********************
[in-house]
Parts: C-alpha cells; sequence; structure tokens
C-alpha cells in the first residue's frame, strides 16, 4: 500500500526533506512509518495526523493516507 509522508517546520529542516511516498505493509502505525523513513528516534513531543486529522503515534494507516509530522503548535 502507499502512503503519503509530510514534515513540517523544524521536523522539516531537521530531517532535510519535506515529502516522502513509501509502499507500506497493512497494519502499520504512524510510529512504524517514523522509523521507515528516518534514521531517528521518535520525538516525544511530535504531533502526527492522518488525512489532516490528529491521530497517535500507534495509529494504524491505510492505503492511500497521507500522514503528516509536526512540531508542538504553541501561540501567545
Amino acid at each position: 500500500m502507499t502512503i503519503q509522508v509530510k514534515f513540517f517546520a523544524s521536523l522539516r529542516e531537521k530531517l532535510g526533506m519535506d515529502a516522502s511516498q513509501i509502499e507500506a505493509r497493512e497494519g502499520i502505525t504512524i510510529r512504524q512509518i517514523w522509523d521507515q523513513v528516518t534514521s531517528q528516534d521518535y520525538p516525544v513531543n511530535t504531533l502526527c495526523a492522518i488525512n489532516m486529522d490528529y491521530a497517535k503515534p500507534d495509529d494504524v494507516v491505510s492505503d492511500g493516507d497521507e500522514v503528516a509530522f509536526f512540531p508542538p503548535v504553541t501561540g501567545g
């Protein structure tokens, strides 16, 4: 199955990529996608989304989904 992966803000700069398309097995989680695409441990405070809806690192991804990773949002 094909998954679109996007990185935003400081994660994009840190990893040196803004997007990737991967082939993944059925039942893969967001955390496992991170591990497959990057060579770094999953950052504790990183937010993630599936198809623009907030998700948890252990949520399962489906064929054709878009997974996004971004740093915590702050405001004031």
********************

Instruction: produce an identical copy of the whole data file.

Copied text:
[in-house]
Parts: C-alpha cells; sequence; structure tokens
C-alpha cells in the first residue's frame, strides 16, 4: 500500500526533506512509518495526523493516507 509522508517546520529542516511516498505493509502505525523513513528516534513531543486529522503515534494507516509530522503548535 502507499502512503503519503509530510514534515513540517523544524521536523522539516531537521530531517532535510519535506515529502516522502513509501509502499507500506497493512497494519502499520504512524510510529512504524517514523522509523521507515528516518534514521531517528521518535520525538516525544511530535504531533502526527492522518488525512489532516490528529491521530497517535500507534495509529494504524491505510492505503492511500497521507500522514503528516509536526512540531508542538504553541501561540501567545
Amino acid at each position: 500500500m502507499t502512503i503519503q509522508v509530510k514534515f513540517f517546520a523544524s521536523l522539516r529542516e531537521k530531517l532535510g526533506m519535506d515529502a516522502s511516498q513509501i509502499e507500506a505493509r497493512e497494519g502499520i502505525t504512524i510510529r512504524q512509518i517514523w522509523d521507515q523513513v528516518t534514521s531517528q528516534d521518535y520525538p516525544v513531543n511530535t504531533l502526527c495526523a492522518i488525512n489532516m486529522d490528529y491521530a497517535k503515534p500507534d495509529d494504524v494507516v491505510s492505503d492511500g493516507d497521507e500522514v503528516a509530522f509536526f512540531p508542538p503548535v504553541t501561540g501567545g
């Protein structure tokens, strides 16, 4: 199955990529996608989304989904 992966803000700069398309097995989680695409441990405070809806690192991804990773949002 094909998954679109996007990185935003400081994660994009840190990893040196803004997007990737991967082939993944059925039942893969967001955390496992991170591990497959990057060579770094999953950052504790990183937010993630599936198809623009907030998700948890252990949520399962489906064929054709878009997974996004971004740093915590702050405001004031």